The Merriam-Webster Word of the Day is interlocutor. Read on for what it means, how it’s used, and more.
What It Means
Interlocutor is a formal word that means “one who takes part in dialogue or conversation.”
// It is crucial in our age of e-mail scams to verify the validity of one’s online interlocutors before sharing sensitive information.
INTERLOCUTOR in Context
“The Turing Test is a test of intelligence, sentience, consciousness and self-awareness. A machine passes the Turing Test if it can convince a human interlocutor that it is sentient.” — Leon Gordon, Forbes, 11 July 2022
Did You Know?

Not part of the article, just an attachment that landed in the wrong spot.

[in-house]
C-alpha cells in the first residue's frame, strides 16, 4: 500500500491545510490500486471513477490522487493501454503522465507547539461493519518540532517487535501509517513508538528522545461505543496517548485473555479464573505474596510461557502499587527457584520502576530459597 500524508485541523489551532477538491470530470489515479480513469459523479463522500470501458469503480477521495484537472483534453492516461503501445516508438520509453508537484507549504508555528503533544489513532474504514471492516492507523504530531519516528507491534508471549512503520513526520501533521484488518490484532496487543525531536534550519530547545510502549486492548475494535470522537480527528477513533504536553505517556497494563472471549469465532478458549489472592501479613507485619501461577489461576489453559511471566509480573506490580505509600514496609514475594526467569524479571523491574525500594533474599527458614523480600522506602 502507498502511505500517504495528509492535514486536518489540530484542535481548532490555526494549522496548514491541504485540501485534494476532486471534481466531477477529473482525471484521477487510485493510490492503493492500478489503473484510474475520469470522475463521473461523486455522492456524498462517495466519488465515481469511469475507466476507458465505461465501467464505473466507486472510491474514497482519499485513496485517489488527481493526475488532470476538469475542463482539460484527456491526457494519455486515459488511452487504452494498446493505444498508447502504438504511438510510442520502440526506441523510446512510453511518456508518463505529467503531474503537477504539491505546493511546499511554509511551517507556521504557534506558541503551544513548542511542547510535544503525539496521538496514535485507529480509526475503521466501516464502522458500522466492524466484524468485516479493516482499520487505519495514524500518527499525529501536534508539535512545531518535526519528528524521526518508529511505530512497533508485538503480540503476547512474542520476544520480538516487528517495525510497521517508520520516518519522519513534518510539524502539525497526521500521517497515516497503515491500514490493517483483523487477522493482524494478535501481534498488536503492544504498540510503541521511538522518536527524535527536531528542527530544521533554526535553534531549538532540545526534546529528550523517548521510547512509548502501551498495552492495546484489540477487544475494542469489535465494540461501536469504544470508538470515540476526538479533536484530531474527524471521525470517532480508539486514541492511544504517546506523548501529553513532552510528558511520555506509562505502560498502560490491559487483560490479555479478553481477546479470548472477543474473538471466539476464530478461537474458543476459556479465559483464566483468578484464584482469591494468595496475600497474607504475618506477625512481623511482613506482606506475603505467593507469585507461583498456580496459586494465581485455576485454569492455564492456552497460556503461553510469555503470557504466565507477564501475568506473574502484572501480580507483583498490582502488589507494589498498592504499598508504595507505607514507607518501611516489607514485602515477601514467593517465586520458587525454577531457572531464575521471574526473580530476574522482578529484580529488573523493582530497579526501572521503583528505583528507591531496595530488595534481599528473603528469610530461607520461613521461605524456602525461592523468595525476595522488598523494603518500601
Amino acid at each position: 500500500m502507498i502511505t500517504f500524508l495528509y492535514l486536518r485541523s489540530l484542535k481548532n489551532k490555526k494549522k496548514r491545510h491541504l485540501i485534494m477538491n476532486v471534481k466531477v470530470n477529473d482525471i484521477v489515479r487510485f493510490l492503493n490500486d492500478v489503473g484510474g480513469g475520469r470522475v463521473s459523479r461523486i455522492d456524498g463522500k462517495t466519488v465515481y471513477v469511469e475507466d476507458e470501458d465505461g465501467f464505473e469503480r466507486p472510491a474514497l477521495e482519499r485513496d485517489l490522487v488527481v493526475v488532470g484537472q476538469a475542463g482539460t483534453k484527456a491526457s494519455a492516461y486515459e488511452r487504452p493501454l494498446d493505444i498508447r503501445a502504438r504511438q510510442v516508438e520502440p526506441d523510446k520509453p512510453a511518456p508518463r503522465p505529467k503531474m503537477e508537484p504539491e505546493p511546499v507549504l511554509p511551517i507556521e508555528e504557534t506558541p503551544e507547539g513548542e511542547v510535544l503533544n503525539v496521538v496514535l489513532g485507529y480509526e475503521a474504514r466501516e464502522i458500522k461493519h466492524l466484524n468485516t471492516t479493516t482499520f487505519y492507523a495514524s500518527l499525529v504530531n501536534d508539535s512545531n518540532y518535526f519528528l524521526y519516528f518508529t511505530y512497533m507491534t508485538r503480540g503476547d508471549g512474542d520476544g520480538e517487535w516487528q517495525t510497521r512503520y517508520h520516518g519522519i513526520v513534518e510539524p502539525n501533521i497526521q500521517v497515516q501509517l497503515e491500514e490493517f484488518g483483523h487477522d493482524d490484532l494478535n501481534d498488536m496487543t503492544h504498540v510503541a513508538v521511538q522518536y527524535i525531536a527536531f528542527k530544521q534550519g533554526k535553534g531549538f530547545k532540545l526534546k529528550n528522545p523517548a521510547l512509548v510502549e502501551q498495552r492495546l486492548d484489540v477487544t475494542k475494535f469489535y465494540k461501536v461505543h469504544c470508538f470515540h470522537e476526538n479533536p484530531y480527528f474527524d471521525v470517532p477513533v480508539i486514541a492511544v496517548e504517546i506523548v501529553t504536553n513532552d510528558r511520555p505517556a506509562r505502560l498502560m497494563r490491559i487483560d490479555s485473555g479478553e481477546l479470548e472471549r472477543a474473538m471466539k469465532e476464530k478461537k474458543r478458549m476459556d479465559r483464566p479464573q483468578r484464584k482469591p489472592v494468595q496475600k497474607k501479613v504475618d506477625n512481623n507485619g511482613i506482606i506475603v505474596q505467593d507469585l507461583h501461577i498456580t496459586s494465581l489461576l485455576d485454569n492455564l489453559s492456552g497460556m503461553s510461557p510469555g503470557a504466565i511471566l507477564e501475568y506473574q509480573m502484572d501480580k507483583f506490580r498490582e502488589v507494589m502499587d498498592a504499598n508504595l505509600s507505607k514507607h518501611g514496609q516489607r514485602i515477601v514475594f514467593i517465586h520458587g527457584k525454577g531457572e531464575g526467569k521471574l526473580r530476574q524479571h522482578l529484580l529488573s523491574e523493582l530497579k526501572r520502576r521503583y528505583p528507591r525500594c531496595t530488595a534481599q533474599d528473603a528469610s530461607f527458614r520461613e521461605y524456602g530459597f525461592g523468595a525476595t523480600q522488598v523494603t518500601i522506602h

It may not necessarily be grandiloquence to use the word interlocutor in casual speech, but if your interlocutors—that is, the people with whom you are speaking—are using it, your conversation is likely a formal one. Interlocutor is one of many English words that comes from the Latin verb loqui, “to speak,” including loquacious (“talkative”), eloquent (“capable of fluent or vivid speech”), and grandiloquence (“extravagant or pompous speech”). In interlocutor, loqui was joined to inter- forming a Latin word meaning “to speak between” or “to issue an interlocutory decree.” An interlocutory decree is a judicial decision that isn’t final, or that deals with a point other than the principal subject matter of the dispute.
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